Car­tels aid Hezbol­lah with drug scheme

The Washington Times Weekly - - Geopolitics - BY GUY TAY­LOR

Hezbol­lah’s ter­ror­ism fi­nance op­er­a­tions are thriv­ing across Latin Amer­ica months af­ter the Drug En­force­ment Ad­min­is­tra­tion linked the Iran-backed Lebanese mil­i­tant group to drug car­tels in the re­gion, U.S. law­mak­ers were told last week.

For­mer DEA op­er­a­tions chief Michael Braun said Hezbol­lah is “mov­ing [mul­ti­ple] tons of co­caine” from South Amer­ica to Eu­rope and has de­vel­oped “the most so­phis­ti­cated money laun­der­ing scheme or schemes that we have ever wit­nessed.”

The agency an­nounced in Fe­bru­ary that it had ar­rested sev­eral Hezbol­lah op­er­a­tives ac­cused of work­ing with a ma­jor Colom­bian drug car­tel to traf­fic drugs to Eu­rope and laun­der money through Lebanon. Those ar­rests come against a back­drop of ris­ing fears in Wash­ing­ton about smug­gling con­nec­tions be­tween Mid­dle East ter­ror­ist groups and the Western Hemi­sphere.

Hezbol­lah has “metas­ta­sized into a hy­dra with in­ter­na­tional con­nec­tions that the likes of [the Is­lamic State] and groups like al Qaeda could only hope to have,” Mr. Braun told the House Fi­nan­cial Ser­vices Com­mit­tee.

Adding to con­cerns about se­cu­rity threats from Cen­tral and South Amer­ica, in­tel­li­gence re­ports have also tracked how smug­glers man­aged to sneak il­le­gal im­mi­grants from the Mid­dle East­ern and South Asia straight to the doorstep of the U.S. — in­clud­ing help­ing one Afghan who U.S. au­thor­i­ties say was part of an at­tack plot in North Amer­ica.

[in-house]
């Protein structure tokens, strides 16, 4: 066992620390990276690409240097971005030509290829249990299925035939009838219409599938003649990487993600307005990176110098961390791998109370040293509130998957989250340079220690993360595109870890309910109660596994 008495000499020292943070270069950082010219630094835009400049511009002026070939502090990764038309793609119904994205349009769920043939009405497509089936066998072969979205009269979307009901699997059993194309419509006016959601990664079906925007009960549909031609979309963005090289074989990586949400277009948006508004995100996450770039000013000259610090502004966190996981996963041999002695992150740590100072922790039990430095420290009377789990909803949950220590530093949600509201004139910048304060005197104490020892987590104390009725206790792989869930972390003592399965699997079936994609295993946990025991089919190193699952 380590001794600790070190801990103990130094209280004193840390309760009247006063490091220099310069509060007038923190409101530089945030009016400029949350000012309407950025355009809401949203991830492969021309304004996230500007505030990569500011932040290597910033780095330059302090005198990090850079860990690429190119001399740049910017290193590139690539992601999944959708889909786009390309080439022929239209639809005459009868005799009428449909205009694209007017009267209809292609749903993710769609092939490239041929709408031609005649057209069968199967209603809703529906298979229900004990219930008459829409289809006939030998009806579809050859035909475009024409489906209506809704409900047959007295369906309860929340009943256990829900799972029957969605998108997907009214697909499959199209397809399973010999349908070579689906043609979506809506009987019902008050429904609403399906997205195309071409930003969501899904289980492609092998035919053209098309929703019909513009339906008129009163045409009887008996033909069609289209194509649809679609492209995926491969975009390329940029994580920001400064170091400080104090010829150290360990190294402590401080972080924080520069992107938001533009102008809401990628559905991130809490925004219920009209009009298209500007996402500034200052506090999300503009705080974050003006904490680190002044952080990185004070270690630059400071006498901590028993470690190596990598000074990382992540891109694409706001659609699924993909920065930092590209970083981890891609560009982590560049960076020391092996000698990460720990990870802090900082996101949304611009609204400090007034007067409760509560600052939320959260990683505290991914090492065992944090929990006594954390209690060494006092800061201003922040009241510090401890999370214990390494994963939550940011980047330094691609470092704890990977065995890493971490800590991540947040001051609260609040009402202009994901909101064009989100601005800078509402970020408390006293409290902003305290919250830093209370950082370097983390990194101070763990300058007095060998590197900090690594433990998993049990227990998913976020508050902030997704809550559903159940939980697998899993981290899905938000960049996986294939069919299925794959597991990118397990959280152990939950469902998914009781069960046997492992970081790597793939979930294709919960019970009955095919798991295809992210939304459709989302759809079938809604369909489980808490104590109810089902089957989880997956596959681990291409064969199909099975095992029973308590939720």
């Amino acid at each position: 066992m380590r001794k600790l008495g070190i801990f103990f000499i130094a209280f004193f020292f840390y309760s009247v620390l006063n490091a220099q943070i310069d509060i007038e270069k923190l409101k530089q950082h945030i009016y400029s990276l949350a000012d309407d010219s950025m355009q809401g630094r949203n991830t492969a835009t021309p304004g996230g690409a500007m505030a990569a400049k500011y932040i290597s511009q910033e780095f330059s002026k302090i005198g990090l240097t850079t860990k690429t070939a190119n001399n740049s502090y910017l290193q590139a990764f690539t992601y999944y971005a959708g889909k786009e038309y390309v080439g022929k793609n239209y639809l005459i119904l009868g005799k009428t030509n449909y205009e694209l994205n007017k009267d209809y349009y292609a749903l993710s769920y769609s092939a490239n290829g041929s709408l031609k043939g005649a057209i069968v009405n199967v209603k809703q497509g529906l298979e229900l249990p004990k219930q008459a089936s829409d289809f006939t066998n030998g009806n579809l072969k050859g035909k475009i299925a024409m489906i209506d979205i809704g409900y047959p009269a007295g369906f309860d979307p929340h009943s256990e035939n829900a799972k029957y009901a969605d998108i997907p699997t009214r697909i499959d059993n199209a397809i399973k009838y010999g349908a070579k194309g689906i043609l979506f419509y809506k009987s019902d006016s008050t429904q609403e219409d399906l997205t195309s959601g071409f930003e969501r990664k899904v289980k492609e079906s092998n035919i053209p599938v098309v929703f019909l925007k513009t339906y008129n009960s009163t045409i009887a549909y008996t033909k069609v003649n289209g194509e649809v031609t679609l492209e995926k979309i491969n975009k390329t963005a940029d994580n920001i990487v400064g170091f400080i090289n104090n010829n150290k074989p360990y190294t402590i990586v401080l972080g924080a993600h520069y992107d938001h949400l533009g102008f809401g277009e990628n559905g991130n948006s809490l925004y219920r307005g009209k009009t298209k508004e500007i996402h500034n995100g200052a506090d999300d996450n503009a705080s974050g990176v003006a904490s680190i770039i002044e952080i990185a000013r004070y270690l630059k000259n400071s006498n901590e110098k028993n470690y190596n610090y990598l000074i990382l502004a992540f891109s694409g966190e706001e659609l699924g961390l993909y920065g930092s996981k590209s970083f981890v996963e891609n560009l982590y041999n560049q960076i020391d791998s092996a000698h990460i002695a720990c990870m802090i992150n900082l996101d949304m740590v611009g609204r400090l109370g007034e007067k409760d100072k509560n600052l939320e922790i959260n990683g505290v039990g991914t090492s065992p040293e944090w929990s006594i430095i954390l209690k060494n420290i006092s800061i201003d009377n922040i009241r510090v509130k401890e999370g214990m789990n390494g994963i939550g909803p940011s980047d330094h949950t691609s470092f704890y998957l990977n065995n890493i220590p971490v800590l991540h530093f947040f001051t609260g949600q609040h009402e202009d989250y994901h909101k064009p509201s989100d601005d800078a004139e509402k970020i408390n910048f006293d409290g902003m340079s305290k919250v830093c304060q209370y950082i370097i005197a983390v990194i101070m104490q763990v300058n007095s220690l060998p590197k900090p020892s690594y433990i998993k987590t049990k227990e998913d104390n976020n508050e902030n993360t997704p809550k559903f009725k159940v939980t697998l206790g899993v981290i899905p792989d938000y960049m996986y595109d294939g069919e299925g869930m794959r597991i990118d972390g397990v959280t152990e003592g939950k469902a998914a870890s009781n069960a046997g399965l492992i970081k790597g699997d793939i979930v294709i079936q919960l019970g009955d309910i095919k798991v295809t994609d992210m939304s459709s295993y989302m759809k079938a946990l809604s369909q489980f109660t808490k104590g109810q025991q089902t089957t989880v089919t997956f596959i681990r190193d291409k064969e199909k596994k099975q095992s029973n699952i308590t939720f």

Im­mi­gra­tion of­fi­cials iden­ti­fied at least a dozen Mid­dle East­ern men smug­gled into the Western Hemi­sphere by a Brazil­ian­based net­work that con­nected them with Mex­i­cans who guided them to the U.S. bor­der, ac­cord­ing to in­ter­nal gov­ern­ment doc­u­ments re­viewed this month by The Wash­ing­ton Times.

Those smug­gled in­cluded Pales­tini­ans, Pak­ista­nis and the Afghan man who Home­land Se­cu­rity of­fi­cials said had fam­ily ties to the Tal­iban and was “in­volved in a plot to con­duct an at­tack in the U.S. and/or Canada.”

Con­cerns about Hezbol­lah’s ac­tiv­i­ties in Latin Amer­ica have surged the DEA’s an­nounce­ment in Fe­bru­ary that top op­er­a­tives from the group’s so-called Busi­ness Af­fairs Com­po­nent, or BAC, “have es­tab­lished busi­ness re­la­tion­ships” with South Amer­i­can drug car­tels such as the Colom­bia-based Ofic­ina de En­vi­gado, a crime syn­di­cate “re­spon­si­ble for sup­ply­ing large quan­ti­ties of co­caine to the Eu­ro­pean and United States drug mar­kets.”

The DEA said sev­eral of the BAC’s Eu­rope-based op­er­a­tives had been ar­rested on charges of traf­fick­ing drugs and laun­der­ing money from South Amer­ica to pur­chase weapons and fi­nance the group’s mil­i­tary ac­tiv­i­ties in Syria. The agency de­scribed an in­tri­cate net­work of money couri­ers who col­lect and trans­port mil­lions of eu­ros in drug pro­ceeds from Eu­rope to the Mid­dle East.

“The cur­rency is then paid in Colom­bia to drug traf­fick­ers,” it said, adding that “a large por­tion of the drug pro­ceeds was found to tran­sit through Lebanon, and a sig­nif­i­cant per­cent­age of these pro­ceeds are ben­e­fit­ing ter­ror­ist or­ga­ni­za­tions, namely Hezbol­lah.”

The DEA said seven coun­tries, in­clud­ing France, Ger­many, Italy and Bel­gium, were in­volved in an on­go­ing in­ves­ti­ga­tion. But few de­tails were pro­vided about how many sus­pects had been ap­pre­hended or where they are be­ing held.

Of­fi­cials said the most sig­nif­i­cant ar­rest was of Mo­hamad Noured­dine, whom the DEA ac­cused of be­ing a Lebanese money laun­derer for Hezbol­lah. A week prior to the an­nounce­ment, the Trea­sury De­part­ment had im­posed sanc­tions freez­ing any U.S. ac­counts tied to Mr. Noured­dine as well as to Hamdi Za­her El Dine, an­other sus­pected money laun­derer.

Stephen Dinan con­trib­uted to this ar­ti­cle.

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